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Publication numberUS20080258685 A1
Publication typeApplication
Application numberUS 11/736,306
Publication dateOct 23, 2008
Filing dateApr 17, 2007
Priority dateApr 17, 2007
Also published asEP1990892A2, EP1990892A3, US7589498
Publication number11736306, 736306, US 2008/0258685 A1, US 2008/258685 A1, US 20080258685 A1, US 20080258685A1, US 2008258685 A1, US 2008258685A1, US-A1-20080258685, US-A1-2008258685, US2008/0258685A1, US2008/258685A1, US20080258685 A1, US20080258685A1, US2008258685 A1, US2008258685A1
InventorsWinnie Choy
Original AssigneeThe Boeing Company
Export CitationBiBTeX, EndNote, RefMan
External Links: USPTO, USPTO Assignment, Espacenet
Battery discharge current sharing in a tightly regulated power system
US 20080258685 A1
Abstract
In a high power system, plural batteries provide back-up power when primary power is unavailable. Each battery has an associated discharge controller which is controlled by a local bus control amplifier which regulates the power bus voltage set-point lower than the main bus voltage set-point. A single main bus control amplifier tightly regulates the power bus to a main bus voltage set-point and controls charging and discharging of all batteries to prevent charging of one battery at the expense (discharge) of another battery. There is one master battery discharge controller, with the remaining controllers being slave units. A local bus voltage set-point of each slave unit varies under the control of a slave unit current sharing amplifier which compares its own discharge current to the average discharge current, and an error signal modifies the reference voltage in the local bus control amplifier to allow equal discharge current from all batteries.
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Claims(21)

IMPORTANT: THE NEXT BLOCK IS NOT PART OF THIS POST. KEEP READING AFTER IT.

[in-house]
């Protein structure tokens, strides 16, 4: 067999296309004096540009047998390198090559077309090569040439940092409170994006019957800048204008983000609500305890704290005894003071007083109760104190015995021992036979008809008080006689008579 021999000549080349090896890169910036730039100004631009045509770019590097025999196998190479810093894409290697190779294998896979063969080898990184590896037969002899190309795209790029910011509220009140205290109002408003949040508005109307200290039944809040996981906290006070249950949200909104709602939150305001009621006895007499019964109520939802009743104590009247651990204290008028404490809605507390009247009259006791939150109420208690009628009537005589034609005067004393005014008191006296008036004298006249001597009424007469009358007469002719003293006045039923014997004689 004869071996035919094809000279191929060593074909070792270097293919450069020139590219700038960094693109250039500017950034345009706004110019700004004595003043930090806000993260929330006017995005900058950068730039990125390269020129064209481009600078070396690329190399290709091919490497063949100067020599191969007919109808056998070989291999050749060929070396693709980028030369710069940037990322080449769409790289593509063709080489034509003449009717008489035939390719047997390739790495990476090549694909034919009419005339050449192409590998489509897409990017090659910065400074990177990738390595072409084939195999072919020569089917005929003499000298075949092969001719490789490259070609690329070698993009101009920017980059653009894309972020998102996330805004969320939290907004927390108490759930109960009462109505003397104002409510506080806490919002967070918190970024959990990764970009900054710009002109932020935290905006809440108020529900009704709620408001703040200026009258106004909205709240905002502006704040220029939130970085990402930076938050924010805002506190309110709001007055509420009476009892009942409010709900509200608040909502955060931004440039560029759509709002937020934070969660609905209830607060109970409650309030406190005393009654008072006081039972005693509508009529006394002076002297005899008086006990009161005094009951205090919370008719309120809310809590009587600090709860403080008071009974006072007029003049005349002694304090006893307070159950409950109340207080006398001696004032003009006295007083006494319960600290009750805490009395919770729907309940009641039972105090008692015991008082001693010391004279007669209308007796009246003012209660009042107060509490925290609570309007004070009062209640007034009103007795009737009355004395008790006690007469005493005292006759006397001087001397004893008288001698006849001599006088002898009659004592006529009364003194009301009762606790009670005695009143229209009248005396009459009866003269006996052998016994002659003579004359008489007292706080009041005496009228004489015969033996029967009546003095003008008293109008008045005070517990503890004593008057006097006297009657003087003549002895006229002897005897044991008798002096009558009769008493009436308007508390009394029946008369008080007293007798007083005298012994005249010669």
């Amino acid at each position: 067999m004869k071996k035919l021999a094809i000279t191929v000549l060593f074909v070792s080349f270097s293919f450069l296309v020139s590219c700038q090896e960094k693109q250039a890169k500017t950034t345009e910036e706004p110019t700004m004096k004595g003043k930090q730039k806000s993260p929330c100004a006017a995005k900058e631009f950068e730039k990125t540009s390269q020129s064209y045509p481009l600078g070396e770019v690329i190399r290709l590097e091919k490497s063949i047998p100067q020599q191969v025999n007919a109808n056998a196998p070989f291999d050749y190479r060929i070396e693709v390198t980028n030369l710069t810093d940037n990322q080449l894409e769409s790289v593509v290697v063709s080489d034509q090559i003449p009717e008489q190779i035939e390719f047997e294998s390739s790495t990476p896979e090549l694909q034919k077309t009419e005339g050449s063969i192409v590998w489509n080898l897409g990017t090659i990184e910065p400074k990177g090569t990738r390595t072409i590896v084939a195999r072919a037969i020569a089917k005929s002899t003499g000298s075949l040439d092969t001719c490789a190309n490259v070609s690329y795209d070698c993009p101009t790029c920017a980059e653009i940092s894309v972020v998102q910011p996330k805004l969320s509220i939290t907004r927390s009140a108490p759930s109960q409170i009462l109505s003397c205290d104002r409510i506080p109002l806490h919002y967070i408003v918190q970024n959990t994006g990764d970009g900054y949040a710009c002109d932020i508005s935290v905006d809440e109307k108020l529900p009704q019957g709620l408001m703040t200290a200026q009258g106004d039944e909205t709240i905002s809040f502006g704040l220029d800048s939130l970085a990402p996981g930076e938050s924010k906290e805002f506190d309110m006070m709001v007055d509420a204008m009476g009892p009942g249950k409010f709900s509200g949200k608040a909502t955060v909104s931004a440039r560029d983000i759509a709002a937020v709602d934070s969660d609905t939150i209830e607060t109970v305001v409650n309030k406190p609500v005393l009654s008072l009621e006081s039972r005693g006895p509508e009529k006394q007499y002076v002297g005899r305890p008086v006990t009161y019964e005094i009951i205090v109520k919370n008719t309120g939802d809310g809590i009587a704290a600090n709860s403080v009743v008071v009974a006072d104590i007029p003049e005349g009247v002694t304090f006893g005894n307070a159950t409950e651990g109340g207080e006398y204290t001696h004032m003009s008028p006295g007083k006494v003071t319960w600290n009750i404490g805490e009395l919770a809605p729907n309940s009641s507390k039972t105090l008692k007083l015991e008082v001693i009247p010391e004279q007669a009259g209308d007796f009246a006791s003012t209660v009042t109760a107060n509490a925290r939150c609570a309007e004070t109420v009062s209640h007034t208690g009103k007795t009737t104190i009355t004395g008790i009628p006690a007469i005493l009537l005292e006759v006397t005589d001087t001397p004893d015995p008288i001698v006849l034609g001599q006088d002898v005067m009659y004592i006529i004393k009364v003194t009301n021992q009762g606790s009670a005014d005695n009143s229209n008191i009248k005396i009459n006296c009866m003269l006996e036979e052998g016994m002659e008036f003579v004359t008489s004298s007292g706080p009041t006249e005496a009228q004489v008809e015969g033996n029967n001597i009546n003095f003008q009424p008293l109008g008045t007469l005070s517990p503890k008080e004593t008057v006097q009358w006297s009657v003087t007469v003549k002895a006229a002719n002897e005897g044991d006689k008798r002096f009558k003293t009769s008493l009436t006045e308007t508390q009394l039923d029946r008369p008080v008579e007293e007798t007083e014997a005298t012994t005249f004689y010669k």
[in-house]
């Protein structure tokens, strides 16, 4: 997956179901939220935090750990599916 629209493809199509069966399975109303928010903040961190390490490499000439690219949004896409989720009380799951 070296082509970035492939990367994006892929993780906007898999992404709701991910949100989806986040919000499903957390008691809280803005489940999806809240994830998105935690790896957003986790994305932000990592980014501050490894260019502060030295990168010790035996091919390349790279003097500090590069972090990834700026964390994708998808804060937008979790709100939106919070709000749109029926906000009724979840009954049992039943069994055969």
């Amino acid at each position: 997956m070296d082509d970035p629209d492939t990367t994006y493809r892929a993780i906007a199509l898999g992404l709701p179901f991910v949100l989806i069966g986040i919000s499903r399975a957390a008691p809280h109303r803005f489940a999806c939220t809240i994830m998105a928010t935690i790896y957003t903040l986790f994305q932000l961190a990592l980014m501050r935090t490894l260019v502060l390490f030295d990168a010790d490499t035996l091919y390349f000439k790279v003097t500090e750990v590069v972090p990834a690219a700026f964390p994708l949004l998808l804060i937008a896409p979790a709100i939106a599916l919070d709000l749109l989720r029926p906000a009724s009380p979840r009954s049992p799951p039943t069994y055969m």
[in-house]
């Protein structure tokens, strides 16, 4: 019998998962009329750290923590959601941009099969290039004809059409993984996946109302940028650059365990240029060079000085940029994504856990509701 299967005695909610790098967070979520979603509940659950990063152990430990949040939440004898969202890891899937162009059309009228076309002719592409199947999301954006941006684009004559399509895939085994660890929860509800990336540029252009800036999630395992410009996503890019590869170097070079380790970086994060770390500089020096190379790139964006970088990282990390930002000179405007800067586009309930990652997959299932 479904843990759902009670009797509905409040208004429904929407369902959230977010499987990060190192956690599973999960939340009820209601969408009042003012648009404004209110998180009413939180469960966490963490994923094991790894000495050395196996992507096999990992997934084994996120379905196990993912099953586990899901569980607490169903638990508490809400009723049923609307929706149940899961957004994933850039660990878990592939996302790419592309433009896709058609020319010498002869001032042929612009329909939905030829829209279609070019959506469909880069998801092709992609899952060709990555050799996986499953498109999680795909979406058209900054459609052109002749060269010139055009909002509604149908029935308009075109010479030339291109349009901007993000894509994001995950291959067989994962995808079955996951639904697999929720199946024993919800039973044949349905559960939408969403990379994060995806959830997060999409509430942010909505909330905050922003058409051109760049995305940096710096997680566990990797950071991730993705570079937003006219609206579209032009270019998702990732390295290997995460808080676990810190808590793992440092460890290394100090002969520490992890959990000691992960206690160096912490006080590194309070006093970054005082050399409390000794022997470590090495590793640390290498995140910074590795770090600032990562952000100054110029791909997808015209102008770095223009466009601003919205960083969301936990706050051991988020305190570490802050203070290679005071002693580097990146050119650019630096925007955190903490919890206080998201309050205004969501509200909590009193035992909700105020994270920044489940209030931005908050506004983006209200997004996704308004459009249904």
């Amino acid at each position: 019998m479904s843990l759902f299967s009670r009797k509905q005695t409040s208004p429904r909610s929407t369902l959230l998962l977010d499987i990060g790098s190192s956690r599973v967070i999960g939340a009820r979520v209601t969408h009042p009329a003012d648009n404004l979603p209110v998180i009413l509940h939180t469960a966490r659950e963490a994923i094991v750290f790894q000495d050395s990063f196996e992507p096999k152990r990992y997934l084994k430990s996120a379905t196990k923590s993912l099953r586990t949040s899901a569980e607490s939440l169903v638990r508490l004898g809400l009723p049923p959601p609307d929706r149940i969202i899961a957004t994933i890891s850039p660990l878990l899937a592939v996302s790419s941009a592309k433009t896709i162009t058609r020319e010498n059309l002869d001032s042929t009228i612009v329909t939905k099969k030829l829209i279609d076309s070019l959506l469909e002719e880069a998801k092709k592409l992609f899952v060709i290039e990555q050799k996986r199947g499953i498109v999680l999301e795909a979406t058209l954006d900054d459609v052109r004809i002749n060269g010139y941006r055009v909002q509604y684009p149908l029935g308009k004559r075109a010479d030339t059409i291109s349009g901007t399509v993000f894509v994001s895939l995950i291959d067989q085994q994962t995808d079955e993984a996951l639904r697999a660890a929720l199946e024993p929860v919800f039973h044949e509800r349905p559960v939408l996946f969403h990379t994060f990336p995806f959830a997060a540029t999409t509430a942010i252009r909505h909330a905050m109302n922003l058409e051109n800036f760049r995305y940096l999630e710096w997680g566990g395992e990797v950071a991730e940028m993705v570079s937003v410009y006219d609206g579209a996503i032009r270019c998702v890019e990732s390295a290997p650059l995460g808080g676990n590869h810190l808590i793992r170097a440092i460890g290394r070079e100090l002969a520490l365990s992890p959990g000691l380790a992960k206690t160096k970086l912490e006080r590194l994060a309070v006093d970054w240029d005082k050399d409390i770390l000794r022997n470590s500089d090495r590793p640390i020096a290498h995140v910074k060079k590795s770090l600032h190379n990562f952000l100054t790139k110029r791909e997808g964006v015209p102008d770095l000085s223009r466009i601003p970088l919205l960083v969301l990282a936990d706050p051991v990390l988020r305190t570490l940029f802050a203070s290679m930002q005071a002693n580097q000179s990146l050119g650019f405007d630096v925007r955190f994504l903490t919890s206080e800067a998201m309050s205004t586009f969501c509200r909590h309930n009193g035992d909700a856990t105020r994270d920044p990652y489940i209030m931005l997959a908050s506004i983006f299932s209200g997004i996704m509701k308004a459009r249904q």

1. A system for regulating primary power and back-up power to a main bus, the system comprising;
a primary power source:
a primary power regulator;
a plurality of back-up power regulators each including:
a battery; and
a control amplifier configured to regulate power provided by the battery to the main power bus when the voltage on the main power bus drops below a voltage set-point;
a main control amplifier connected to the control amplifier in each of the back-up power regulators; and
a discharge current sharing amplifier for causing the discharge current of the battery of one of the back-up power regulators to be substantially equal to the average discharge current of the batteries of all of the back-up power regulators.
2. The system of claim 1 wherein said main control amplifier provides a first control signal to the control amplifier in each of the back-up power regulators for establishing a voltage set-point on the main power bus when the primary power source is not available.
3. The system of claim 2 wherein said main control amplifier is further coupled to said primary power regulator for establishing a voltage set-point on the main power bus when the primary power source is available.
4. The system of claim 3 wherein said main control amplifier provides a second control signal to said primary power regulator for establishing the voltage set-point on the main power bus when the primary power source is available and wherein said first and second control signals are of opposite sign.
5. The system of claim 4 wherein said main control amplifier compares a main power bus voltage sense signal with a main bus reference voltage signal in generating sent first and second control signals.
6. The system of claim 1 wherein each back-up power regulator further includes a local bus coupling its associated battery to the main power bus, and wherein the control amplifier of each back-up power regulator compares a main power bus voltage sense signal with a respective local bus reference voltage signal combined with said first control signal in regulating the local bus voltage to the main power bus voltage set-point.
7. The system of claim 6 wherein each back-up power regulator further include a respective discharge current sensor connecting its associated battery to a current sharing amplifier for providing an indication of battery current to the current sharing amplifier.
8. The system of claim 7 wherein each back-up power regulator further includes a discharge controller for preventing the discharge of a battery when any other battery is charging.
9. The system of claim 8 wherein each discharge controller disposed in a respective back-up power regulator is coupled to the battery and control amplifier in that back-up power regulator and is further coupled to the main power bus.
10. The system of claim 1 wherein said system powers a spacecraft.
11. The system of claim 1 wherein said system powers an aircraft.
12. A system for regulating primary power and back-up power to a main power bus, the system comprising:
a primary power source;
a primary power regulator;
a plurality of back-up power regulators each including;
a local bus;